LEDs lighting

Discussion in 'Embedded Systems and Microcontrollers' started by alex90, Nov 27, 2013.

  1. alex90

    Thread Starter New Member

    Nov 27, 2013
    Hi guys,

    I am very new to embedded systems and I have very little knowledges about them and electronics.
    Recentrly I started to read a book(a little old) and I need some explanations about how the LEDs are illuminated because it didn't explain on the book.I use Pickit 1 flash starter kit, and a PIC16f684.
    Here is the diagram of LEDs(from my Pickit 1 flash starter kit user's guide)

    Here is the diagram from the old book:

    The C code is here:

    Code ( (Unknown Language)):
    2. #include<pic.h>
    6. main()
    7. {
    8.     PORTA = 0;
    9.     CMCON0 = 7;
    10.     ANSEL = 0;
    11.     TRISA = 0b001001;
    13.     while(1 == 1)
    14.     {
    15.         if(0 == RA3)
    16.         PORTA = 0b010010;
    18.         else
    19.         PORTA = 0b000100;
    21.     }
    22. }
    When I press the switch button the 0 and 7 LEDs are full lit and the 2 LED is lit but less then two others.
    When I release the button, 3, 5 and 6 LEDs are illuminated with the same power.
    So please if you can explain me why some LEDs are illuminated more than others or have the same power.I really want to learn embedded systems and I know I need electronics, but I believe that with your help I will succeed.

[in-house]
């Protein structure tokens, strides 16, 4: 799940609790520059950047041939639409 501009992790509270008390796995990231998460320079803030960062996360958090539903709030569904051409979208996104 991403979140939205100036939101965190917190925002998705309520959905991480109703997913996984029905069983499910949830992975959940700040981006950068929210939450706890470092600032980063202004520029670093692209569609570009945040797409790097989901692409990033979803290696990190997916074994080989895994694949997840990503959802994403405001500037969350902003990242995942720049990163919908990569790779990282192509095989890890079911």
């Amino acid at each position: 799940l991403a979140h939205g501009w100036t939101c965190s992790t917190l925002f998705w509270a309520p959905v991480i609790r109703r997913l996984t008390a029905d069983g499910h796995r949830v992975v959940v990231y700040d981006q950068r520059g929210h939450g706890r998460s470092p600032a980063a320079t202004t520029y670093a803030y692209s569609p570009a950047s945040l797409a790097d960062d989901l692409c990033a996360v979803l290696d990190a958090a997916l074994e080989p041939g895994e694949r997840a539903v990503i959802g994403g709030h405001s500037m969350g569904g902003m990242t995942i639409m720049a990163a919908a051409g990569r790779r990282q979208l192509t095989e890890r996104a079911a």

Thank you and excuse me for my english if it is bad.
    Last edited by a moderator: Nov 27, 2013
  2. Markd77

    Senior Member

    Sep 7, 2009
    The normal way to use Charlieplexing (the name for the way these LEDs are wired up) is to set one pin to 1, another pin to 0, and to have all the other pins set to input so no current flows in them. That way there is one LED lit at full power. If you want it to appear that more than on LED is on then alternate between them fast enough that the eye can't tell the difference. With more than two pins set as outputs it quickly gets confusing.
  3. bwack

    Active Member

    Nov 15, 2011
    There are a couple of basic principles you need to know about electronics. The voltage law (KVL) and the current law (KCL).

    The sum of each voltage drop equals the total voltage in the circuit.
    The sum of each branch of current running into a point equals zero.

    In practice this means, if you have a device that drops 2V (the red led infact), you can subtract that from the total (5V battery), and the rest will lay over the rest of the circuit. Do this for both pressed and unpressed. PORTA=0b010010; means that RA1=RA4=5V, RA2=RA5=0V.
    Sorry I was interrupted. I'll finnish maybe later.
    Last edited: Nov 27, 2013
  4. bwack

    Active Member

    Nov 15, 2011
    I was going to draw the currents on the schematics, but it got quite confusing with the four pins as outputs. Maybe node analysis has to be done to show why some leds are brighter than others.
  5. alex90

    Thread Starter New Member

    Nov 27, 2013
    Thanks guys, you helped me with your answers.Now I can go to the next lesson. :)
  6. Art

    Distinguished Member

    Sep 10, 2007
    Does this lesson 1 source code and schematic belong together and provided by Microchip?
    I hope the future lessons are more relevant to the hardware.

    Is this that little development board that comes with a pickit?

    Lesson one is a pile of ****, and should only have dealt with two of those LEDs.
  7. bwack

    Active Member

    Nov 15, 2011